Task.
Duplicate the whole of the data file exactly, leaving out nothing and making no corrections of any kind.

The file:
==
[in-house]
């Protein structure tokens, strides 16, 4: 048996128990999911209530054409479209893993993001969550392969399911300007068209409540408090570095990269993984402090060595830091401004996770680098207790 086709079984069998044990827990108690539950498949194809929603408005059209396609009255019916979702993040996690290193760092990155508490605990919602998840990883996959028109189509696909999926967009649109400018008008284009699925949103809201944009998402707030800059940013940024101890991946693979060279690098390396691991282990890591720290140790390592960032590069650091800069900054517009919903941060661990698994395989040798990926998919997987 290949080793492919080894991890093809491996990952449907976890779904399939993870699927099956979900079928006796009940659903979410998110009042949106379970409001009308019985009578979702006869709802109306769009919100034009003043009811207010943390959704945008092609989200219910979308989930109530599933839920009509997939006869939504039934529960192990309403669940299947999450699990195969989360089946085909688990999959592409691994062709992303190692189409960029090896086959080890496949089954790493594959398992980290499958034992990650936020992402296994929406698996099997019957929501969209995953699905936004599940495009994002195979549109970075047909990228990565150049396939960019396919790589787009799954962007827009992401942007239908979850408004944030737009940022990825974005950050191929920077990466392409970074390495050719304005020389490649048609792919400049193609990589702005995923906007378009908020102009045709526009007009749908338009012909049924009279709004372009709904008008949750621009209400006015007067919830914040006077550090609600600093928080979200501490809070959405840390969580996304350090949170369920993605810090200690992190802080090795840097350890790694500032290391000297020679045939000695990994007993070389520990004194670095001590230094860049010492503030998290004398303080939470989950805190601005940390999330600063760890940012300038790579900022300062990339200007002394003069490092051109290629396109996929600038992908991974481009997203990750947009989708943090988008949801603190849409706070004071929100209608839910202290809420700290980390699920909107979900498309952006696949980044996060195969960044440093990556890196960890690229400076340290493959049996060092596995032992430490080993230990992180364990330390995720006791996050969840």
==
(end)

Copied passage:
[in-house]
């Protein structure tokens, strides 16, 4: 048996128990999911209530054409479209893993993001969550392969399911300007068209409540408090570095990269993984402090060595830091401004996770680098207790 086709079984069998044990827990108690539950498949194809929603408005059209396609009255019916979702993040996690290193760092990155508490605990919602998840990883996959028109189509696909999926967009649109400018008008284009699925949103809201944009998402707030800059940013940024101890991946693979060279690098390396691991282990890591720290140790390592960032590069650091800069900054517009919903941060661990698994395989040798990926998919997987 290949080793492919080894991890093809491996990952449907976890779904399939993870699927099956979900079928006796009940659903979410998110009042949106379970409001009308019985009578979702006869709802109306769009919100034009003043009811207010943390959704945008092609989200219910979308989930109530599933839920009509997939006869939504039934529960192990309403669940299947999450699990195969989360089946085909688990999959592409691994062709992303190692189409960029090896086959080890496949089954790493594959398992980290499958034992990650936020992402296994929406698996099997019957929501969209995953699905936004599940495009994002195979549109970075047909990228990565150049396939960019396919790589787009799954962007827009992401942007239908979850408004944030737009940022990825974005950050191929920077990466392409970074390495050719304005020389490649048609792919400049193609990589702005995923906007378009908020102009045709526009007009749908338009012909049924009279709004372009709904008008949750621009209400006015007067919830914040006077550090609600600093928080979200501490809070959405840390969580996304350090949170369920993605810090200690992190802080090795840097350890790694500032290391000297020679045939000695990994007993070389520990004194670095001590230094860049010492503030998290004398303080939470989950805190601005940390999330600063760890940012300038790579900022300062990339200007002394003069490092051109290629396109996929600038992908991974481009997203990750947009989708943090988008949801603190849409706070004071929100209608839910202290809420700290980390699920909107979900498309952006696949980044996060195969960044440093990556890196960890690229400076340290493959049996060092596995032992430490080993230990992180364990330390995720006791996050969840």